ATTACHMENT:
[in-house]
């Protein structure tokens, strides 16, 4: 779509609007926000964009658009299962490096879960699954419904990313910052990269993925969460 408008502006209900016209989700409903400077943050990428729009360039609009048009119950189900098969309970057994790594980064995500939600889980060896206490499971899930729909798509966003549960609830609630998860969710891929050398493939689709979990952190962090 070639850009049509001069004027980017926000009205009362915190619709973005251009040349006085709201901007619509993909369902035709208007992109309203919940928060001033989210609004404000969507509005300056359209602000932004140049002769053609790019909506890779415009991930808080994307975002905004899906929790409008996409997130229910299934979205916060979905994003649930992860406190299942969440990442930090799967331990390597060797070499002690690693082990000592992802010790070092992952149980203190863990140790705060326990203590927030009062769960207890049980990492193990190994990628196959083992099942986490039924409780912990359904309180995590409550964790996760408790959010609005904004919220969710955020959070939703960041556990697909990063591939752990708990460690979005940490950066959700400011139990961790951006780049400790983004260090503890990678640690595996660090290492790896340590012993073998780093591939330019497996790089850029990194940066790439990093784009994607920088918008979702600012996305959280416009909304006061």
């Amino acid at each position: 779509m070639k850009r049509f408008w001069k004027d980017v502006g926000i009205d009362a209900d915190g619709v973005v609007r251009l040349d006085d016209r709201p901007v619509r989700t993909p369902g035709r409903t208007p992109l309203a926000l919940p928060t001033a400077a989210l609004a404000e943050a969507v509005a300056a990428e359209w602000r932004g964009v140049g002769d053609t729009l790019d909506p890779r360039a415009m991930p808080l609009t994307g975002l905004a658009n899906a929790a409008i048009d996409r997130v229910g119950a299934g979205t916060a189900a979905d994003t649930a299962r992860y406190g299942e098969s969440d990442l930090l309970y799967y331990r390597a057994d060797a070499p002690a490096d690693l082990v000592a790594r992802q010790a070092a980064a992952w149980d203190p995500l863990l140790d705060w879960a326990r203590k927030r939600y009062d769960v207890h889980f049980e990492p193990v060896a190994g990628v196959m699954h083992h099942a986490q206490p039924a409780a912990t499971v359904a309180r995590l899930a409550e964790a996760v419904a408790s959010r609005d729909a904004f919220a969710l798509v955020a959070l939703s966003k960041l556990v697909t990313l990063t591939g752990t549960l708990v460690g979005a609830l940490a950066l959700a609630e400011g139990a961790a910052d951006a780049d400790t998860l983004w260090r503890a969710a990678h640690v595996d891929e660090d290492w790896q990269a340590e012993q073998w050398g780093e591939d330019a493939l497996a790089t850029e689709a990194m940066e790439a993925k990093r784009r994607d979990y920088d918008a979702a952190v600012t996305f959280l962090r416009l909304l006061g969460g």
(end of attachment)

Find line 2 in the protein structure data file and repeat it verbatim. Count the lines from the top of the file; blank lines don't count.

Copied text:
């Protein structure tokens, strides 16, 4: 779509609007926000964009658009299962490096879960699954419904990313910052990269993925969460 408008502006209900016209989700409903400077943050990428729009360039609009048009119950189900098969309970057994790594980064995500939600889980060896206490499971899930729909798509966003549960609830609630998860969710891929050398493939689709979990952190962090 070639850009049509001069004027980017926000009205009362915190619709973005251009040349006085709201901007619509993909369902035709208007992109309203919940928060001033989210609004404000969507509005300056359209602000932004140049002769053609790019909506890779415009991930808080994307975002905004899906929790409008996409997130229910299934979205916060979905994003649930992860406190299942969440990442930090799967331990390597060797070499002690690693082990000592992802010790070092992952149980203190863990140790705060326990203590927030009062769960207890049980990492193990190994990628196959083992099942986490039924409780912990359904309180995590409550964790996760408790959010609005904004919220969710955020959070939703960041556990697909990063591939752990708990460690979005940490950066959700400011139990961790951006780049400790983004260090503890990678640690595996660090290492790896340590012993073998780093591939330019497996790089850029990194940066790439990093784009994607920088918008979702600012996305959280416009909304006061």